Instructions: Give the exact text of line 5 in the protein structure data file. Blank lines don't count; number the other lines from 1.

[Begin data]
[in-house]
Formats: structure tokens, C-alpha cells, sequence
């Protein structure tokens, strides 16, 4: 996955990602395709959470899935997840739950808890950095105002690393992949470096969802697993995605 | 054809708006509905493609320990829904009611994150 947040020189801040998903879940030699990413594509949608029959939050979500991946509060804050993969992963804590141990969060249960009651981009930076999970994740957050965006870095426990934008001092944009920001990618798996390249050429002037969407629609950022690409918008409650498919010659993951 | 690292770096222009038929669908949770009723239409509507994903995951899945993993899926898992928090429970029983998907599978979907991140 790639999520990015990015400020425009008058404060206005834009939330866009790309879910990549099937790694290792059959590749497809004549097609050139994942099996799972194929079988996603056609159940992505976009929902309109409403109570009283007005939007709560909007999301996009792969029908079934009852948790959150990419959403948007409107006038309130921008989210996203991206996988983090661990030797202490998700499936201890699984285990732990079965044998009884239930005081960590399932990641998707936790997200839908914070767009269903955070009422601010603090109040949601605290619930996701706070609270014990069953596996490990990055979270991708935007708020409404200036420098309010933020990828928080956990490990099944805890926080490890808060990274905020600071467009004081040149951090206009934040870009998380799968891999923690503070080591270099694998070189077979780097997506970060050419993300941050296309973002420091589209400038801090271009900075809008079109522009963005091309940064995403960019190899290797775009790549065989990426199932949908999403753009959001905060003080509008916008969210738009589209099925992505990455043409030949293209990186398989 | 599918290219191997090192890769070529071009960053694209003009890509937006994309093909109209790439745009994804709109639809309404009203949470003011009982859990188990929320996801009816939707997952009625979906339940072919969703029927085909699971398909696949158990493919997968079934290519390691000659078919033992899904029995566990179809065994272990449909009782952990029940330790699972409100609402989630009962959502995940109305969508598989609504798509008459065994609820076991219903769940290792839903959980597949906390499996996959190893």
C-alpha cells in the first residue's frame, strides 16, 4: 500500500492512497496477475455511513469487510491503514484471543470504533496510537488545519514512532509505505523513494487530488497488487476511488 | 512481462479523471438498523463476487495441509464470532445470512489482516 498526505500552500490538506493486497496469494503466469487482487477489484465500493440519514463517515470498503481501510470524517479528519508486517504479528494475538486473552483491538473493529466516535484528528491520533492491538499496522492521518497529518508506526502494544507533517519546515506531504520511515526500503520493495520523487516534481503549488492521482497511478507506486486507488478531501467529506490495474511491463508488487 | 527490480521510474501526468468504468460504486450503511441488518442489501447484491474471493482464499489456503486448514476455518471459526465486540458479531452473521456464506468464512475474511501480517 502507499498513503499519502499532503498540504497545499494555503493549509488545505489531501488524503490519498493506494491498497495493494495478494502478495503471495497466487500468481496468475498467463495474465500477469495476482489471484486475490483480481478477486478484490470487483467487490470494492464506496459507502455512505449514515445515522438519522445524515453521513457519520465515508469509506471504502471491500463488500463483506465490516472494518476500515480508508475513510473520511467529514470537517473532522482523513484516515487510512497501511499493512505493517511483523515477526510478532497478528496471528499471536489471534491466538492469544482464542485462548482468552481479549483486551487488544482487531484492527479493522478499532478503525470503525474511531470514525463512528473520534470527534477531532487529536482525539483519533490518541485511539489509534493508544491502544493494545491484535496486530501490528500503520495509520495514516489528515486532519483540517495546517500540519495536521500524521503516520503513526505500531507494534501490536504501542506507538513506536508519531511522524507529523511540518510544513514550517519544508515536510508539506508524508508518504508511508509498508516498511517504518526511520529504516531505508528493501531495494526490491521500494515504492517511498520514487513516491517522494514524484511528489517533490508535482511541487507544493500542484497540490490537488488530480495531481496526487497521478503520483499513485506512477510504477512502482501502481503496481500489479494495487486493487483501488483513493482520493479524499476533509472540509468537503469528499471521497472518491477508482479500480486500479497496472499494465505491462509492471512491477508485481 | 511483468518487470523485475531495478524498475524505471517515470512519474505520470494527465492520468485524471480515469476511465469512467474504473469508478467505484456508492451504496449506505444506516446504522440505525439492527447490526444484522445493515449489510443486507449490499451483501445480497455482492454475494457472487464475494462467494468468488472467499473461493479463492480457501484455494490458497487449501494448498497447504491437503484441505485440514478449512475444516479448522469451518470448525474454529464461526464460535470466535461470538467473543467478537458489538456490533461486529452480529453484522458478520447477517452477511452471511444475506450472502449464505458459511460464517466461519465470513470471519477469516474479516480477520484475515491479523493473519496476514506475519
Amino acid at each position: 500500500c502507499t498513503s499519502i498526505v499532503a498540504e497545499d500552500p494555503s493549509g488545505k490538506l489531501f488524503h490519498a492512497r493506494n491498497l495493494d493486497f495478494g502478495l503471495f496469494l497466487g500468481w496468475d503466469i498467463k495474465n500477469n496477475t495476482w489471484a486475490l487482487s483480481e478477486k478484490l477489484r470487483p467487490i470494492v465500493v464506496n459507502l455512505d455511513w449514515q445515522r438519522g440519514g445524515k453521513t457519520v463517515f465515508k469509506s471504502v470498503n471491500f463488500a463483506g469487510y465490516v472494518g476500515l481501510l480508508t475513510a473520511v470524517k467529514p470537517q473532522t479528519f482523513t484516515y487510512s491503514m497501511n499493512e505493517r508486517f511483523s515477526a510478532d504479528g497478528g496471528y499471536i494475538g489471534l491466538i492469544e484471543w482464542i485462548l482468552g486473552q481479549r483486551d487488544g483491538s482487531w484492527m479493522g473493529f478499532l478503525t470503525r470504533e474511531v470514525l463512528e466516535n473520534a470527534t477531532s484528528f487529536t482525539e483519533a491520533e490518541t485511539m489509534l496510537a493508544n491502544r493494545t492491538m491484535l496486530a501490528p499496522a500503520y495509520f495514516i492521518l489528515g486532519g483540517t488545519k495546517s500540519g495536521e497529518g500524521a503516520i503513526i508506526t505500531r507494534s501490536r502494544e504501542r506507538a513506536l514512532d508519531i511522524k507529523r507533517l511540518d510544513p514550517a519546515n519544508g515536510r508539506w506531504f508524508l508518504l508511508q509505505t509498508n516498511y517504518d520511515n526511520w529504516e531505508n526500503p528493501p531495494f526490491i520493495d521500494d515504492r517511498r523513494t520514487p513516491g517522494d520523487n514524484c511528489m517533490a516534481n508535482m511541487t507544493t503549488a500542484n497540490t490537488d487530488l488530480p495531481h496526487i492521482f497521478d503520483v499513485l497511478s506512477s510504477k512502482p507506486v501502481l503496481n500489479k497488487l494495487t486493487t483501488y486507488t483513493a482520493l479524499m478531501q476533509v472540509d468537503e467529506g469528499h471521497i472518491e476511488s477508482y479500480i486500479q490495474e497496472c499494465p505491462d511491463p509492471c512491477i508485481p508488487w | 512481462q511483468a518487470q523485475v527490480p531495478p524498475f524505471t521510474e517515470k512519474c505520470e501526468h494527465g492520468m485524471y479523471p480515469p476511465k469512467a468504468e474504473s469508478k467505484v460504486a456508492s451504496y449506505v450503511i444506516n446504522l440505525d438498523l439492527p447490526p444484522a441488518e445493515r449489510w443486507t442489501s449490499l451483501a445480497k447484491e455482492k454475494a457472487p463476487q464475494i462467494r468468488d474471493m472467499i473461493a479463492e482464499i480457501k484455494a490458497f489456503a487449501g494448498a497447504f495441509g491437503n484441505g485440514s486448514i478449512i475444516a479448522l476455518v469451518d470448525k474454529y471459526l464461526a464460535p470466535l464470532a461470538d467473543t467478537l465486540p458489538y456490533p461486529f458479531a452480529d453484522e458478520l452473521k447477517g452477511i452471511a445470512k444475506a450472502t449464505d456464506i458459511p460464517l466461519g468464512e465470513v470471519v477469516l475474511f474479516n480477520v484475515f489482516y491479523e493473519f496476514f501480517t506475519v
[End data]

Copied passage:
Amino acid at each position: 500500500c502507499t498513503s499519502i498526505v499532503a498540504e497545499d500552500p494555503s493549509g488545505k490538506l489531501f488524503h490519498a492512497r493506494n491498497l495493494d493486497f495478494g502478495l503471495f496469494l497466487g500468481w496468475d503466469i498467463k495474465n500477469n496477475t495476482w489471484a486475490l487482487s483480481e478477486k478484490l477489484r470487483p467487490i470494492v465500493v464506496n459507502l455512505d455511513w449514515q445515522r438519522g440519514g445524515k453521513t457519520v463517515f465515508k469509506s471504502v470498503n471491500f463488500a463483506g469487510y465490516v472494518g476500515l481501510l480508508t475513510a473520511v470524517k467529514p470537517q473532522t479528519f482523513t484516515y487510512s491503514m497501511n499493512e505493517r508486517f511483523s515477526a510478532d504479528g497478528g496471528y499471536i494475538g489471534l491466538i492469544e484471543w482464542i485462548l482468552g486473552q481479549r483486551d487488544g483491538s482487531w484492527m479493522g473493529f478499532l478503525t470503525r470504533e474511531v470514525l463512528e466516535n473520534a470527534t477531532s484528528f487529536t482525539e483519533a491520533e490518541t485511539m489509534l496510537a493508544n491502544r493494545t492491538m491484535l496486530a501490528p499496522a500503520y495509520f495514516i492521518l489528515g486532519g483540517t488545519k495546517s500540519g495536521e497529518g500524521a503516520i503513526i508506526t505500531r507494534s501490536r502494544e504501542r506507538a513506536l514512532d508519531i511522524k507529523r507533517l511540518d510544513p514550517a519546515n519544508g515536510r508539506w506531504f508524508l508518504l508511508q509505505t509498508n516498511y517504518d520511515n526511520w529504516e531505508n526500503p528493501p531495494f526490491i520493495d521500494d515504492r517511498r523513494t520514487p513516491g517522494d520523487n514524484c511528489m517533490a516534481n508535482m511541487t507544493t503549488a500542484n497540490t490537488d487530488l488530480p495531481h496526487i492521482f497521478d503520483v499513485l497511478s506512477s510504477k512502482p507506486v501502481l503496481n500489479k497488487l494495487t486493487t483501488y486507488t483513493a482520493l479524499m478531501q476533509v472540509d468537503e467529506g469528499h471521497i472518491e476511488s477508482y479500480i486500479q490495474e497496472c499494465p505491462d511491463p509492471c512491477i508485481p508488487w | 512481462q511483468a518487470q523485475v527490480p531495478p524498475f524505471t521510474e517515470k512519474c505520470e501526468h494527465g492520468m485524471y479523471p480515469p476511465k469512467a468504468e474504473s469508478k467505484v460504486a456508492s451504496y449506505v450503511i444506516n446504522l440505525d438498523l439492527p447490526p444484522a441488518e445493515r449489510w443486507t442489501s449490499l451483501a445480497k447484491e455482492k454475494a457472487p463476487q464475494i462467494r468468488d474471493m472467499i473461493a479463492e482464499i480457501k484455494a490458497f489456503a487449501g494448498a497447504f495441509g491437503n484441505g485440514s486448514i478449512i475444516a479448522l476455518v469451518d470448525k474454529y471459526l464461526a464460535p470466535l464470532a461470538d467473543t467478537l465486540p458489538y456490533p461486529f458479531a452480529d453484522e458478520l452473521k447477517g452477511i452471511a445470512k444475506a450472502t449464505d456464506i458459511p460464517l466461519g468464512e465470513v470471519v477469516l475474511f474479516n480477520v484475515f489482516y491479523e493473519f496476514f501480517t506475519v